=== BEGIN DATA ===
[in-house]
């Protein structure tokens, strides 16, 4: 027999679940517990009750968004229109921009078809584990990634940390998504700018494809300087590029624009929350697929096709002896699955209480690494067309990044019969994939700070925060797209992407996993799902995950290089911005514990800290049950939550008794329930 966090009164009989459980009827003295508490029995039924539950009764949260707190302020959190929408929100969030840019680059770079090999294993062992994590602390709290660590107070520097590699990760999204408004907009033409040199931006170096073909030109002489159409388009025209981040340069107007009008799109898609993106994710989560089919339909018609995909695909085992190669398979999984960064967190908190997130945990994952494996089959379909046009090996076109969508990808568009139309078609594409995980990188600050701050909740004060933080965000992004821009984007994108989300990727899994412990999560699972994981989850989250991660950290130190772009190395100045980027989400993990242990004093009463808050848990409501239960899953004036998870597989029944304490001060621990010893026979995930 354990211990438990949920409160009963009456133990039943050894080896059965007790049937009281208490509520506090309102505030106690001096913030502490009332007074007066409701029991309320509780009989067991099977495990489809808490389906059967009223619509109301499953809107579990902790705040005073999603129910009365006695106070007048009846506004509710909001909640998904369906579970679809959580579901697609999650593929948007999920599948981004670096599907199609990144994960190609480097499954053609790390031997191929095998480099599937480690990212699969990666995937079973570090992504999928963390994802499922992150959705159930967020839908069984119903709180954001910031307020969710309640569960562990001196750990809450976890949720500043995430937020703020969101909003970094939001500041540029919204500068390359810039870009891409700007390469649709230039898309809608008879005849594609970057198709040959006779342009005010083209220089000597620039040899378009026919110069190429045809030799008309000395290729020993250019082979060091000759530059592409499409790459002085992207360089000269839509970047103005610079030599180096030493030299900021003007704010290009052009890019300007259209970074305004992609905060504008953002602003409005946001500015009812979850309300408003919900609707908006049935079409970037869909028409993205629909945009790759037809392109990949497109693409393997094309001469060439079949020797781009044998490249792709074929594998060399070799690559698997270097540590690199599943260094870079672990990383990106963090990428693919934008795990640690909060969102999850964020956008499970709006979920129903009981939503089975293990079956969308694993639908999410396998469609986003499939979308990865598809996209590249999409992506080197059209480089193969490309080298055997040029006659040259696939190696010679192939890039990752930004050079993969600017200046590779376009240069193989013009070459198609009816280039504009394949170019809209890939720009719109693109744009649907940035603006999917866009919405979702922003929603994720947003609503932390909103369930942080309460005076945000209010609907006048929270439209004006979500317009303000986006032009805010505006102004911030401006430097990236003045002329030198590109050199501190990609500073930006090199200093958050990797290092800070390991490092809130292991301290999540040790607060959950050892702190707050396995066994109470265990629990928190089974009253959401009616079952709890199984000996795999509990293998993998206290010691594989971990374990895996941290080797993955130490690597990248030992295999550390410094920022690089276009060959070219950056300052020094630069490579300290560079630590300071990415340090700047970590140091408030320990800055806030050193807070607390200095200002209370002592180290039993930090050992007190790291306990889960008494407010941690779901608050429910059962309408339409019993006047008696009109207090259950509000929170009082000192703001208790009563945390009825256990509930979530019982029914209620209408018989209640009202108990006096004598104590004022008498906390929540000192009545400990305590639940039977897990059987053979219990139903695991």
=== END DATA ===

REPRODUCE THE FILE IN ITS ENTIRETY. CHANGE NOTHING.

[in-house]
């Protein structure tokens, strides 16, 4: 027999679940517990009750968004229109921009078809584990990634940390998504700018494809300087590029624009929350697929096709002896699955209480690494067309990044019969994939700070925060797209992407996993799902995950290089911005514990800290049950939550008794329930 966090009164009989459980009827003295508490029995039924539950009764949260707190302020959190929408929100969030840019680059770079090999294993062992994590602390709290660590107070520097590699990760999204408004907009033409040199931006170096073909030109002489159409388009025209981040340069107007009008799109898609993106994710989560089919339909018609995909695909085992190669398979999984960064967190908190997130945990994952494996089959379909046009090996076109969508990808568009139309078609594409995980990188600050701050909740004060933080965000992004821009984007994108989300990727899994412990999560699972994981989850989250991660950290130190772009190395100045980027989400993990242990004093009463808050848990409501239960899953004036998870597989029944304490001060621990010893026979995930 354990211990438990949920409160009963009456133990039943050894080896059965007790049937009281208490509520506090309102505030106690001096913030502490009332007074007066409701029991309320509780009989067991099977495990489809808490389906059967009223619509109301499953809107579990902790705040005073999603129910009365006695106070007048009846506004509710909001909640998904369906579970679809959580579901697609999650593929948007999920599948981004670096599907199609990144994960190609480097499954053609790390031997191929095998480099599937480690990212699969990666995937079973570090992504999928963390994802499922992150959705159930967020839908069984119903709180954001910031307020969710309640569960562990001196750990809450976890949720500043995430937020703020969101909003970094939001500041540029919204500068390359810039870009891409700007390469649709230039898309809608008879005849594609970057198709040959006779342009005010083209220089000597620039040899378009026919110069190429045809030799008309000395290729020993250019082979060091000759530059592409499409790459002085992207360089000269839509970047103005610079030599180096030493030299900021003007704010290009052009890019300007259209970074305004992609905060504008953002602003409005946001500015009812979850309300408003919900609707908006049935079409970037869909028409993205629909945009790759037809392109990949497109693409393997094309001469060439079949020797781009044998490249792709074929594998060399070799690559698997270097540590690199599943260094870079672990990383990106963090990428693919934008795990640690909060969102999850964020956008499970709006979920129903009981939503089975293990079956969308694993639908999410396998469609986003499939979308990865598809996209590249999409992506080197059209480089193969490309080298055997040029006659040259696939190696010679192939890039990752930004050079993969600017200046590779376009240069193989013009070459198609009816280039504009394949170019809209890939720009719109693109744009649907940035603006999917866009919405979702922003929603994720947003609503932390909103369930942080309460005076945000209010609907006048929270439209004006979500317009303000986006032009805010505006102004911030401006430097990236003045002329030198590109050199501190990609500073930006090199200093958050990797290092800070390991490092809130292991301290999540040790607060959950050892702190707050396995066994109470265990629990928190089974009253959401009616079952709890199984000996795999509990293998993998206290010691594989971990374990895996941290080797993955130490690597990248030992295999550390410094920022690089276009060959070219950056300052020094630069490579300290560079630590300071990415340090700047970590140091408030320990800055806030050193807070607390200095200002209370002592180290039993930090050992007190790291306990889960008494407010941690779901608050429910059962309408339409019993006047008696009109207090259950509000929170009082000192703001208790009563945390009825256990509930979530019982029914209620209408018989209640009202108990006096004598104590004022008498906390929540000192009545400990305590639940039977897990059987053979219990139903695991």